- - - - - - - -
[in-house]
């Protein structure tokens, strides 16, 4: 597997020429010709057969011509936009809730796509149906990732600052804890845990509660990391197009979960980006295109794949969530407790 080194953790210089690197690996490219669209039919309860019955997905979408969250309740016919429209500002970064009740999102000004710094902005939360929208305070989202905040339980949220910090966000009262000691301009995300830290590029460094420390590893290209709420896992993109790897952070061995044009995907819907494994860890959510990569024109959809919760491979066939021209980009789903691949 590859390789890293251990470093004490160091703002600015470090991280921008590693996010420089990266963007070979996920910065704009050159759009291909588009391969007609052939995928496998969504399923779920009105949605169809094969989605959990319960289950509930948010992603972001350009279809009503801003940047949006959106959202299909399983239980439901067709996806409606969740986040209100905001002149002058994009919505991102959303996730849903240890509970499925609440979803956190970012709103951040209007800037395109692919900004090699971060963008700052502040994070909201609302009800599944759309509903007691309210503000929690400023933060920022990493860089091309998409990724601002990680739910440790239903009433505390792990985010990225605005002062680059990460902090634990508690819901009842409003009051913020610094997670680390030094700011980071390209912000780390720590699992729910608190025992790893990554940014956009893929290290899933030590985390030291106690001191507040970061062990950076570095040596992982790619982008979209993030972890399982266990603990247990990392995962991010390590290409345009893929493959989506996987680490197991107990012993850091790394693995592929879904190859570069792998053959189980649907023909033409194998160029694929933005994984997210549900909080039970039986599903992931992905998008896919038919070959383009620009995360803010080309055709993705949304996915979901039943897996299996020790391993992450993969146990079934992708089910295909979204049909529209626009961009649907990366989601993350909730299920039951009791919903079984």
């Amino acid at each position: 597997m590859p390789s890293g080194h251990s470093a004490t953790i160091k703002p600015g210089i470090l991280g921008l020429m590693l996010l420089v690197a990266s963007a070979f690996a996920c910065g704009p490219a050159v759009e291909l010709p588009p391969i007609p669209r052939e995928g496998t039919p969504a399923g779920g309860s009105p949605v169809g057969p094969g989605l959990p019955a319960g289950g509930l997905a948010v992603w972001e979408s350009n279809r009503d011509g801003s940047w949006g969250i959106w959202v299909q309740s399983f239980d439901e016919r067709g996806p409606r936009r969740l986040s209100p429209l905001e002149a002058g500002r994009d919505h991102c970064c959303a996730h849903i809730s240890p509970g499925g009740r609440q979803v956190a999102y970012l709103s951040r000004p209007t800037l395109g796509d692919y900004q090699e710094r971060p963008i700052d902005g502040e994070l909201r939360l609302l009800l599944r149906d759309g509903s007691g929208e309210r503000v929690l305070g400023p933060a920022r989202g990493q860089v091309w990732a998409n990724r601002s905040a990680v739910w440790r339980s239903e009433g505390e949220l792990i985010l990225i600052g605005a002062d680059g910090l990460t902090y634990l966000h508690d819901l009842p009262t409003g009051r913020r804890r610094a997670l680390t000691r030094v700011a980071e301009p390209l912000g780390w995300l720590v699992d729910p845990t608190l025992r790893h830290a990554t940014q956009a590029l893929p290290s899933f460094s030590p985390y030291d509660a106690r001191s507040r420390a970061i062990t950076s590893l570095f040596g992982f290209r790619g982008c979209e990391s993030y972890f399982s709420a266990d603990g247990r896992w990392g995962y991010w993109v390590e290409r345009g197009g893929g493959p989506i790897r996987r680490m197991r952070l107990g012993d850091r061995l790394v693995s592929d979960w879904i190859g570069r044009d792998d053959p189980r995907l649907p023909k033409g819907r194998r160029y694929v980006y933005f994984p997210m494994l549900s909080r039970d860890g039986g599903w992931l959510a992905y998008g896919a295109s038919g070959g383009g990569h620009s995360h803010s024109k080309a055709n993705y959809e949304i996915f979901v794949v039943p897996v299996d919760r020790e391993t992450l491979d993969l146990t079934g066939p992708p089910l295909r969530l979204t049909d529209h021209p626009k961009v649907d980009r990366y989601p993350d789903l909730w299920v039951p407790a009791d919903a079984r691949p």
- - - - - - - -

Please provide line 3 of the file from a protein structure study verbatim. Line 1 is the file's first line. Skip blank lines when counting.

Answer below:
């Amino acid at each position: 597997m590859p390789s890293g080194h251990s470093a004490t953790i160091k703002p600015g210089i470090l991280g921008l020429m590693l996010l420089v690197a990266s963007a070979f690996a996920c910065g704009p490219a050159v759009e291909l010709p588009p391969i007609p669209r052939e995928g496998t039919p969504a399923g779920g309860s009105p949605v169809g057969p094969g989605l959990p019955a319960g289950g509930l997905a948010v992603w972001e979408s350009n279809r009503d011509g801003s940047w949006g969250i959106w959202v299909q309740s399983f239980d439901e016919r067709g996806p409606r936009r969740l986040s209100p429209l905001e002149a002058g500002r994009d919505h991102c970064c959303a996730h849903i809730s240890p509970g499925g009740r609440q979803v956190a999102y970012l709103s951040r000004p209007t800037l395109g796509d692919y900004q090699e710094r971060p963008i700052d902005g502040e994070l909201r939360l609302l009800l599944r149906d759309g509903s007691g929208e309210r503000v929690l305070g400023p933060a920022r989202g990493q860089v091309w990732a998409n990724r601002s905040a990680v739910w440790r339980s239903e009433g505390e949220l792990i985010l990225i600052g605005a002062d680059g910090l990460t902090y634990l966000h508690d819901l009842p009262t409003g009051r913020r804890r610094a997670l680390t000691r030094v700011a980071e301009p390209l912000g780390w995300l720590v699992d729910p845990t608190l025992r790893h830290a990554t940014q956009a590029l893929p290290s899933f460094s030590p985390y030291d509660a106690r001191s507040r420390a970061i062990t950076s590893l570095f040596g992982f290209r790619g982008c979209e990391s993030y972890f399982s709420a266990d603990g247990r896992w990392g995962y991010w993109v390590e290409r345009g197009g893929g493959p989506i790897r996987r680490m197991r952070l107990g012993d850091r061995l790394v693995s592929d979960w879904i190859g570069r044009d792998d053959p189980r995907l649907p023909k033409g819907r194998r160029y694929v980006y933005f994984p997210m494994l549900s909080r039970d860890g039986g599903w992931l959510a992905y998008g896919a295109s038919g070959g383009g990569h620009s995360h803010s024109k080309a055709n993705y959809e949304i996915f979901v794949v039943p897996v299996d919760r020790e391993t992450l491979d993969l146990t079934g066939p992708p089910l295909r969530l979204t049909d529209h021209p626009k961009v649907d980009r990366y989601p993350d789903l909730w299920v039951p407790a009791d919903a079984r691949p």